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|GR: Acting as a tool
Written by Laraine
(6/4/2003 3:34 p.m.)
Certainly A Midsummer Night's Dream has a play in it, just as Hamlet does, and The Tempest has the pagent that Prospero sets up for Miranda and Ferdinand, but are there others I'm forgetting? And there isn't anywhere I can think of that we get any professional actors or advice from a protagonist on how to deliver a speech.
I've certainly read critics (the best of whom was Nigel Alexander) who take the view that the play is not just a means to prove whether to take action against Claudius, but mostly an action against him in and of itself.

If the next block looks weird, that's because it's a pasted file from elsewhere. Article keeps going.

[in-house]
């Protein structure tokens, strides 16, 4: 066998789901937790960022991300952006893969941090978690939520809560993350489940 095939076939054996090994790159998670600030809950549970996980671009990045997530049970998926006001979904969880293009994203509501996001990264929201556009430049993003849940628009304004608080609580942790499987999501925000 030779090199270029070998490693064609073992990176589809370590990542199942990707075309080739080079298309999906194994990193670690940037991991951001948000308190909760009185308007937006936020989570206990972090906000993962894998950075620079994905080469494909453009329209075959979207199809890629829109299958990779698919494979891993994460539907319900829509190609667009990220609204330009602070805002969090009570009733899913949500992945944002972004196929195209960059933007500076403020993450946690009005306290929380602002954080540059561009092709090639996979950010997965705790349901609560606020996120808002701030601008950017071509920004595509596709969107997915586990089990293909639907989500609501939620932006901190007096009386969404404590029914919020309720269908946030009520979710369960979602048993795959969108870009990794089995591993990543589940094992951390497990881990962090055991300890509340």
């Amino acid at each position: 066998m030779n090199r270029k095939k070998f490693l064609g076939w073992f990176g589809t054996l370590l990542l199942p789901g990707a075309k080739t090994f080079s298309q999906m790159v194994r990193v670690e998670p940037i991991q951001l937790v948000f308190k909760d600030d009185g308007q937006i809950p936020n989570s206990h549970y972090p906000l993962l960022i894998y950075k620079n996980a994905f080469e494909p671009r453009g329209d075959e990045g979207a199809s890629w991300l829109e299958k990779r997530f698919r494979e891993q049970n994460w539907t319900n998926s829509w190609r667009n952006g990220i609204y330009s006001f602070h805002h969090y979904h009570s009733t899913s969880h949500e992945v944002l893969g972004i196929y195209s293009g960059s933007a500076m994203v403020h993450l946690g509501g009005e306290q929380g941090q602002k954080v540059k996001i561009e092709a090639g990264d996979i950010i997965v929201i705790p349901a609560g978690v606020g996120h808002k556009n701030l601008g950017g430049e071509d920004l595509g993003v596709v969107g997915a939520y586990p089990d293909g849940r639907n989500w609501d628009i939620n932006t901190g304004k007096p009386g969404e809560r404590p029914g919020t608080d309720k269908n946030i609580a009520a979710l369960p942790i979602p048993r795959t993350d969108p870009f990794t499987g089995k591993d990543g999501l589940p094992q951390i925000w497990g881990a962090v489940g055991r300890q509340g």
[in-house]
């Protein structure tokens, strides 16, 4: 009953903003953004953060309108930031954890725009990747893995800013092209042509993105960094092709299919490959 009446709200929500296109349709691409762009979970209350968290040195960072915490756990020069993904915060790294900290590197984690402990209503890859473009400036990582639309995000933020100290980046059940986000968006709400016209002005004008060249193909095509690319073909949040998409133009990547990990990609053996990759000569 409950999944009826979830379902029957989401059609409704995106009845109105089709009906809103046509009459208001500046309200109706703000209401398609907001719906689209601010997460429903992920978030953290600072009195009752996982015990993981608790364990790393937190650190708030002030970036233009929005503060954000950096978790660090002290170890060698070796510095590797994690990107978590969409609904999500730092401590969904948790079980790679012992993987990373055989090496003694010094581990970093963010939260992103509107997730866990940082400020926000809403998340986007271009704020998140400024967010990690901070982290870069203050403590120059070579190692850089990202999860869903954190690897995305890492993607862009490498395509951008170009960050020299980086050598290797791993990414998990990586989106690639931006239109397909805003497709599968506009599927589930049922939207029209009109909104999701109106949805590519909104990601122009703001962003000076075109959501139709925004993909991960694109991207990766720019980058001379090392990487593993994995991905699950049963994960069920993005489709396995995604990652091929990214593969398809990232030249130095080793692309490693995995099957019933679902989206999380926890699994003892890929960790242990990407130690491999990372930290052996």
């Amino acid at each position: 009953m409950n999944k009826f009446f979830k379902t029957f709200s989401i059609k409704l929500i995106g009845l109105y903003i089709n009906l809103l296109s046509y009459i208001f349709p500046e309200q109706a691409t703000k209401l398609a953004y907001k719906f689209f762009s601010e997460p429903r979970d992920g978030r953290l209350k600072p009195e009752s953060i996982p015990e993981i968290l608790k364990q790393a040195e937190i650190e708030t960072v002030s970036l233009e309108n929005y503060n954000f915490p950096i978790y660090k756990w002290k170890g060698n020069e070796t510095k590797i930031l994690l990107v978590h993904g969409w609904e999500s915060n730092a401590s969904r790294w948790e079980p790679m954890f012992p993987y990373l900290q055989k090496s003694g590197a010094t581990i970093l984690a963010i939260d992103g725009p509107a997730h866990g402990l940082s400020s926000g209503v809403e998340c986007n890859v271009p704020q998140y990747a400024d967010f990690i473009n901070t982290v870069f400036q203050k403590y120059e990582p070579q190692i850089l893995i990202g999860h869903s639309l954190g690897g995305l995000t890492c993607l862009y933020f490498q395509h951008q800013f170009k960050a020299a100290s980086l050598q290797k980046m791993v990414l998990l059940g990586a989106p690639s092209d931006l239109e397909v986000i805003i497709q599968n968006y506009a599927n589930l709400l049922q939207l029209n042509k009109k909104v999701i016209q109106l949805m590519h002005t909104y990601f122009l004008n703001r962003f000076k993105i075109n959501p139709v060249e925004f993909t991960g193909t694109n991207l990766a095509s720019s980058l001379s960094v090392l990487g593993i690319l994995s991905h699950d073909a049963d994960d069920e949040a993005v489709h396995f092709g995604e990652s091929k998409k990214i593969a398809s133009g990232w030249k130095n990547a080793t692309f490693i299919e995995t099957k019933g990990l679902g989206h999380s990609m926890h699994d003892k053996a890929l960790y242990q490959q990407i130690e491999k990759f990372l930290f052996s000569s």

Hamlet tells the audience that he will use the play to prove the ghost is right, but he also says thathe will "catch the conscience of the King" with it, and he certainly does. Immediately after he has stormed out on the play, Claudius' conscience is obviously bothering him, and he tries to find redemption. The play worked well in performing that action against the king's composure.
Are there other reasons why Hamlet has spends so much time on acting?
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